ahot himself in the right temple st his home
last night and died Instantly, JHe had
been anfferlne from netiralirla.
a v Idow, one son and one daughter
A SALE OF LEATHER GOODS
WILL BE HELD THIS . DAY. CONSISTING OF THE
FOLLOWING SPECIAL VALUES:
women's shopping bags,
usual ices $4.00 & 5.00 at $2.75
women's Motor or traveling cases,
with celluloid fittings. usual price $10.00 at $7.00
ALSO A SALE OF STATIONERY
IN BOXES CONTAINING 5 QUIRES OF PAPER
AND 100 ENVELOPES . . . AT 55c
ARE SHOWING A REPRESENT.
ATIVE ASSORTMENT OF MAHOGANY ART FURNITURE.
CONSISTING OF TEA WACONS, TEA TABLES, TELEPHONE.
SEWING AND CARD TABLES. NESTED TABLES. SERVING
TRAYS. MUSIC CABINETS. ETC
A SPECIAL OFFERING FOR THIS DAY (TUESDAY)
.WILL CONSIST OF THE FOLLOWING t
PALM STANDS. INLAY DECORATION
ACTUAL VALUE. $5.00 . . AT $3.50
TIP TABLES. INLAY AND MARQUETRY DECORATION
ACTUAL VALUES. $8.50 & 10.50 AT $5.00 & 6.00
TEA WAGONS OF PLAIN MAHOGANY
ACTUAL VALUE. $27.00 . . . AT $19.50
SERVING TRAYS. INLAY AND MARQUETRY DECORATION
IN SEVERAL DES1CNS ... AT $7.00
ACTUAL VALUE. $10.00
LAMPS AND LAMP SHADES
ARE BEING SHOWN IN NEW AND ARTISTIC DEIGNS,
APPROPRIATE FOR ALL PURPOSES. f
ALSO A PLEASING VARIETY OF CANDLE SHADES. FOR
BOUDOIR OR TABLE DECORATION.
LAMP AND CANDLE SHADES TO ORDER.
Altman & (n.
WILL PLACE ON SALE THIS DAY (TUESDAY)
IN TWO SPECIALLY-MADE STYLES. AT 75c. & 90c.
USUAL prices. $1.25 & 1.50
IN THE REGULAR STOCK OF THE CORSET DEPARTMENT
ARE BRASSIERES MADE BY NOTED PARIS CORSETIERES
IN A VARIETY OF MATERIALS. INCLUDING ALL-OVER
EMBROIDERY OR LACE AND ENGLISH EMBROIDERED
SAYS HUSBAND NAMED
OTHER WOMEN IN SLEEP
Mrs. Hoffmnn Peelnres sho
Found Letters, So She Sues
nnd Asks Aliinonv.
Mrs. Irene Hoffman wants a separation
from Kdward Hoffman. Sim alleges tint
she first became aware that she had
cause for such action when he spoke lie
names of other women In his sleep Hu,
carried letters that he probably lntend-d
In the Supreme Court veslertlay Mrs.
Hoffman asked Justice (Ireeiibauni For
alimony anding her suit, tho basis of
which Is that her husband United her
cruelly and neglected her for ol t ;r
Their married lile was tho outcom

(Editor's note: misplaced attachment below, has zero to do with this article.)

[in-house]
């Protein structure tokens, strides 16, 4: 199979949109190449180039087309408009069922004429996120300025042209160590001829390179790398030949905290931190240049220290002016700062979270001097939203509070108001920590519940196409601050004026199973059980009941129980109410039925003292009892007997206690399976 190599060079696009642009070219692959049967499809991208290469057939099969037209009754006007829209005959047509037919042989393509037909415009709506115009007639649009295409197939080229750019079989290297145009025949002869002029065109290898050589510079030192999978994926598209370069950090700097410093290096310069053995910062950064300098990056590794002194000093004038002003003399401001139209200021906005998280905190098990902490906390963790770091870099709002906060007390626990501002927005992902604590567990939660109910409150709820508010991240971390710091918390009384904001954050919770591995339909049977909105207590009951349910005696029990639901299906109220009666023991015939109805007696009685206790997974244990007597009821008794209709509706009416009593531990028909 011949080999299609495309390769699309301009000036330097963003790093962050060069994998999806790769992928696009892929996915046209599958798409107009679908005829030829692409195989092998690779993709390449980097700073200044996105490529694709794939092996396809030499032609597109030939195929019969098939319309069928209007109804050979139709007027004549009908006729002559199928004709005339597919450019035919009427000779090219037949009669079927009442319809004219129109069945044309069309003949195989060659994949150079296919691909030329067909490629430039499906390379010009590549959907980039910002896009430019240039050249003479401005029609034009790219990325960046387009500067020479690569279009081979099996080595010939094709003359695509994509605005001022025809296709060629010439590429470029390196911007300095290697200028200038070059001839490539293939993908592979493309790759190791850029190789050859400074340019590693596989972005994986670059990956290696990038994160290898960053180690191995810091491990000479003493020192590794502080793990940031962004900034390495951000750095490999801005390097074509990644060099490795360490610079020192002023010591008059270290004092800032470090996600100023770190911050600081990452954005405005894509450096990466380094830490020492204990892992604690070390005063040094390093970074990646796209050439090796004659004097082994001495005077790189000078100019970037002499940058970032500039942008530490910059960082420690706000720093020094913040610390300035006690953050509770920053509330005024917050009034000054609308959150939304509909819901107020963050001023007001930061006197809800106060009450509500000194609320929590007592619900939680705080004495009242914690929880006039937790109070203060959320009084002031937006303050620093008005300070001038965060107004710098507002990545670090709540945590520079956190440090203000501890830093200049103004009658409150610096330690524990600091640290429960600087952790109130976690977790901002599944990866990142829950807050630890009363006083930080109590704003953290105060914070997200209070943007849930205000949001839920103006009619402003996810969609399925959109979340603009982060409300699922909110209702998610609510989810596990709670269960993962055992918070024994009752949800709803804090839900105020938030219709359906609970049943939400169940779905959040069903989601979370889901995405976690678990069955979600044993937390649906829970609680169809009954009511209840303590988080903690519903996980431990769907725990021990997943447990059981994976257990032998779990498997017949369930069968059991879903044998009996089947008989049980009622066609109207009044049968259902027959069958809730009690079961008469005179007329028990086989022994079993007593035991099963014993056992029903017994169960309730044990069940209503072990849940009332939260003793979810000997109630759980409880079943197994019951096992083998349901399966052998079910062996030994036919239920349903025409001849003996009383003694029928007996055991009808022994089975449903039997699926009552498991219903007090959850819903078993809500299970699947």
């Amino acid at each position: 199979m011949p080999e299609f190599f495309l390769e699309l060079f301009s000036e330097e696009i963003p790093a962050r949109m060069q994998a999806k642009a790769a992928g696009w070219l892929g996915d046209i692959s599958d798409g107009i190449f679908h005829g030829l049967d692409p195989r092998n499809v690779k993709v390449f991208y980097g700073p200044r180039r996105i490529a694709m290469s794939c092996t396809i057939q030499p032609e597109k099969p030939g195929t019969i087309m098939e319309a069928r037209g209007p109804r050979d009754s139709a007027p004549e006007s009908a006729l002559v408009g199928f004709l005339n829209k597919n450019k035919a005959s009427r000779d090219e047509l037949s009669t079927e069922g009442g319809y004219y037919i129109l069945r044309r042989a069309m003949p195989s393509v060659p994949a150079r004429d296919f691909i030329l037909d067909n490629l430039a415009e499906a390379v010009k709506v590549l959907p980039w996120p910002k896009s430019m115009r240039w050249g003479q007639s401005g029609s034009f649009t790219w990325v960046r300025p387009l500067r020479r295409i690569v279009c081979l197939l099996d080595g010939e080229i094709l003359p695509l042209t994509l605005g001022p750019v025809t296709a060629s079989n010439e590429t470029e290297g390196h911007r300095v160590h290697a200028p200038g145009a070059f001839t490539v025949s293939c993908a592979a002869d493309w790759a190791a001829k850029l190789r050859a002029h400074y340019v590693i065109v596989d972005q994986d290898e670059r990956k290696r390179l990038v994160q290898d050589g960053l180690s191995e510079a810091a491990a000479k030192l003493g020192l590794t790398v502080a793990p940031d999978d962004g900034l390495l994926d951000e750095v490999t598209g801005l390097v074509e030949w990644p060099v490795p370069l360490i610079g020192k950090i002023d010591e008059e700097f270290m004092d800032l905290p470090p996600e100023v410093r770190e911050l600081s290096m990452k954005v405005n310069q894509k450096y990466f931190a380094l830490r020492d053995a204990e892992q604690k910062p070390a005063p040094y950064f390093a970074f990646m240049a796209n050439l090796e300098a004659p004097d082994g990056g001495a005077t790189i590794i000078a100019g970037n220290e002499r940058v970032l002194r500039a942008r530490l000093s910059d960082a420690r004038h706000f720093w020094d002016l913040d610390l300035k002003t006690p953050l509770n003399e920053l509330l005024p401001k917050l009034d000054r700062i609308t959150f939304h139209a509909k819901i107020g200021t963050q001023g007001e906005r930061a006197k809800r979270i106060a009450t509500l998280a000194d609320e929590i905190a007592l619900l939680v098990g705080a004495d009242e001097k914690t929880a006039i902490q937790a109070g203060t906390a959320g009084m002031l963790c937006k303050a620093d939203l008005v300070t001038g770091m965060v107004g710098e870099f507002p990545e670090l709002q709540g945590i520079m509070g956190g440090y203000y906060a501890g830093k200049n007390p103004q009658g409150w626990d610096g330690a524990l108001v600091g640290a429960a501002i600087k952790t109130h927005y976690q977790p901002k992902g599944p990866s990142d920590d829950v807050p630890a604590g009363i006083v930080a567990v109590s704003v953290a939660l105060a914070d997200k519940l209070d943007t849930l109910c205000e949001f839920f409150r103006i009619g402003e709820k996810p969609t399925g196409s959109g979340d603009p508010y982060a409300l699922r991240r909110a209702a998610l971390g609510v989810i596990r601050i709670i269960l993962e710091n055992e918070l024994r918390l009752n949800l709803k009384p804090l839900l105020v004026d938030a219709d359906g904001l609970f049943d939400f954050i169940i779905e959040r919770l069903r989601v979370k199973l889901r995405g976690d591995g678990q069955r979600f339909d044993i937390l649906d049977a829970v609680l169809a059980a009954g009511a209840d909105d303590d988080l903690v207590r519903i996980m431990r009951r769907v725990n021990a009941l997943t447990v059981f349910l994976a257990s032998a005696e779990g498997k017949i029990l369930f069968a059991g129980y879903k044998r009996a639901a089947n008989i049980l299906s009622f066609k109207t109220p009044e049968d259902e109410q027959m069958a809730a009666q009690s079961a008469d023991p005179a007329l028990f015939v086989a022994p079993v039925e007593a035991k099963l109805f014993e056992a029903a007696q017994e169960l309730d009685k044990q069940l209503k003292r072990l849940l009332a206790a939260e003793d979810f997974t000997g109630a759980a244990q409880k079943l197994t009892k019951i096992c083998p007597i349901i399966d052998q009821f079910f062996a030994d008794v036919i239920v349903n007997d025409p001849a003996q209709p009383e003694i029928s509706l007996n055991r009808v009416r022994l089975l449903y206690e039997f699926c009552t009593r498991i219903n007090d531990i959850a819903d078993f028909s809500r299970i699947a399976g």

of an elopement in 1005. Mrs. Hntltnaii
sayH ner husband own several drip?
stores In Ilrooklyn, onj of which I m
4IQ4 Kifth avenue, May ltldge, and l. the
largest In that sect Ion.
Mrs. Hoftman alleged tint ons nig hi,
she hoard him mention "Henrletu" tn
his sleep. She awakened him and asked
who Henrietta was. Hoffman said It vt.
Henrietta lonard, a woman he kne'
liefore he was married. Shortly after tin,
she went to the drug store and foiin I
her husband in an altercation wtih a
Mrs. Gallagher, who, he said, was tryiiu:
to blackmail him. Mrs. HofTmuu asked
Mrs. Gallagher about it and she said Hen
rietta Jioonard had gone on with a trunk
that liclonged to her.
Mrs. Hoffman said that her husband
came to see her in thn country last summer
and she found three letters in his pocket
addressed to "Mrs. Simpson, Hotel Pat
terson, West Fortv-sixth street." Her
husband explained that hn was just,
sending Mrs. Simpson a little hill, and
when his wife replied that she was goitn
to look up Mrs. Simpson her husband
"My God, you wouldn't do that!"
loiter Mrs. Hoffman went to the drug
store one day and found her husband
writing in his private office. She asked
what he was doing and he said he was
figuring and tried to hide some papers
in tho desk. Sho said she got them and
found that he had started a letter to "My
Finally Mrs. Hoffman said she went
to her husband's safe to get some photo
graphs and found a bunch of letters from